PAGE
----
Against green and black decks, for example, you’re generally playing a control-combo game. You want to be very conservative in the early game, killing creatures where possible and gaining some card advantage with your creatures and planeswalkers. Oath of Chandra is very important in this matchup because blinking it with Felidar Guardian increases your virtual removal count. However, their deck is powerful enough that you can’t give them too much time to draw back into the game. Walking Ballista not only stops the combo but is great at pressuring planeswalkers, and Verdurous Gearhulk can blank a lot of your removal and trump your creatures at the same time.
As a result, you should be looking to combo them in the mid-game once they have fallen behind and are forced to use their removal on your creatures or die. The most common way you win outside of the combo is by trading tons of resources and then casting a Whirler Virtuoso with enough energy to make three or four Thopters.
The Mardu Vehicles matchup plays out similarly, although you’re less concerned with comboing because their threats are less powerful and thus more easily contained. The exceptions are Heart of Kiran and Gideon, Ally of Zendikar, and you should take great pains to remove either from the battlefield or blunt their effectiveness. You also need to preserve your life total so you don’t die to a combination of Unlicensed Disintegrations and Shocks, so don’t be afraid to trade aggressively in the early-game, even with Scrapheap Scrounger. Your deck is more powerful than theirs and you just need time for that power to overwhelm them.
Against both archetypes, they are advantaged in the early-game and being too aggressive with the combo can put you in a deep hole. That said, if you have an opportunity to safely land a Saheeli Rai, you should take it, since false tempo is valuable regardless of the matchup. It’s just that those opportunities will be less available than in other matchups.
The mirror is the most complicated match you’ll have and I am still far from understanding its many nuances. The games can play out in many different ways depending on each player’s draw, what each player sideboards, and who is on the play.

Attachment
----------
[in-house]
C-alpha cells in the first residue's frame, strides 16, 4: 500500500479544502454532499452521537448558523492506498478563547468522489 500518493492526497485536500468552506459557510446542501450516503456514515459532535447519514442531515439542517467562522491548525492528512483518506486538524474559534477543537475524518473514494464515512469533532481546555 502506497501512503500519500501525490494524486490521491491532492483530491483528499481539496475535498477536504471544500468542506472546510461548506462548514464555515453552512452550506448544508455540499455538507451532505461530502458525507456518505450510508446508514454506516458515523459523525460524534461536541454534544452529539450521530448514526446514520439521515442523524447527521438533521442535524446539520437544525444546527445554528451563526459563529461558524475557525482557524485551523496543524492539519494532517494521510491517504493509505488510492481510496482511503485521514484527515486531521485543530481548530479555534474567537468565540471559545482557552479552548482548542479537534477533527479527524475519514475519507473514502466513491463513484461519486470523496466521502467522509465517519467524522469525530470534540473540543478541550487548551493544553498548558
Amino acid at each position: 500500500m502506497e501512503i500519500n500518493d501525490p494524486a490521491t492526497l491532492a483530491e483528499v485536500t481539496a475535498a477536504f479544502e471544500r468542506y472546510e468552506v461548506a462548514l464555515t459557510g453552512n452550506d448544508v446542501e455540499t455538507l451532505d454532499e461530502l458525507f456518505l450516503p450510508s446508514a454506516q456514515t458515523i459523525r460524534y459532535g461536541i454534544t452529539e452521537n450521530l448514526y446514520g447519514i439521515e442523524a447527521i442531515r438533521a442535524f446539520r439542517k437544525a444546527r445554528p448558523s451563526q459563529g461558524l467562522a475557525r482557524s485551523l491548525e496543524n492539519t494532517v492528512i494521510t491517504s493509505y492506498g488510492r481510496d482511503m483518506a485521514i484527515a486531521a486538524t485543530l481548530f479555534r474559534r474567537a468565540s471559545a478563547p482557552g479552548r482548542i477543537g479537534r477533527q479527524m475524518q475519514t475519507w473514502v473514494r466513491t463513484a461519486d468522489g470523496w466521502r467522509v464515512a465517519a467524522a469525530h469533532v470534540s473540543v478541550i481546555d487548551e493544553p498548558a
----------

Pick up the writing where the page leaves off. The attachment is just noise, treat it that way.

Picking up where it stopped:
The primary dynamic in Game 1 is the threat of the combo, which gives a huge advantage to the player playing first. A turn 3 Saheeli Rai must be answered by a threat with which to pressure it, often leaving the player on the draw simply hoping not to die on turn 4 in many of the games. But the reality is that trying to hold up a Harnessed Lightning is only going to make you fall further behind, so you’ll win more games overall by taking the risk.
If neither player can combo, then the game becomes a positioning war with planeswalkers playing the primary role. Pressuring planeswalkers is important, which makes Whirler Virtuoso the best creature and one you want to hold until you have a sizable store of energy so you’re guaranteed to make two or three Thopters with it.
The post-sideboard games play more toward the second style, since Authority of the Consuls provides each player peace of mind from the threat of the combo. Importantly, it also gives you an advantage in pressuring opposing planeswalkers, since your opponent’s creatures have to wait a turn to block and they can’t use Saheeli Rai’s -2 to create a surprise attacker.
Negate also gives the player on the draw the ability to answer a turn 3 Saheeli Rai as well as countering planeswalkers in general, so it’s a good tool to have. But it’s just that, a tool. And one among many that you have to use in concert with each other. There is no magic formula to winning or key cards to answer every time. Reps in this matchup are more important than anywhere else, especially since I expect the deck to pick up in popularity soon.
As a result of that popularity, control decks will become better-positioned, since they are typically favored against Four-Color Saheeli. They are quite good at answering the combo, so you have to focus on winning a fair game and wading through all their removal. Much like the mirror, you’ll want to save your Whirler Virtuosos until you have enough energy to make several Thopters, since those little fliers do a lot of work in the matchup. You want to get to a point where they are forced to answer them one-for-one with removal after nickel-and-diming their life total into single digits. Every point matters here since games are won by inches, so tight technical play is a must. Take every advantage you can and hope they add up to a victory.
We’re in the waning days of Aether Revolt Standard with few high-level events left before the release of Amonkhet, and now is a time where many players are set in their ways and are content to simply maintain the status quo and run out of the rest of the season. That predictable pattern gives you a easily predictable metagame to attack and this deck has the versatility to succeed against anything.
As for me, I’m pretty well settled in Roanoke by now, and I’m looking forward to pushing myself as far as I can go.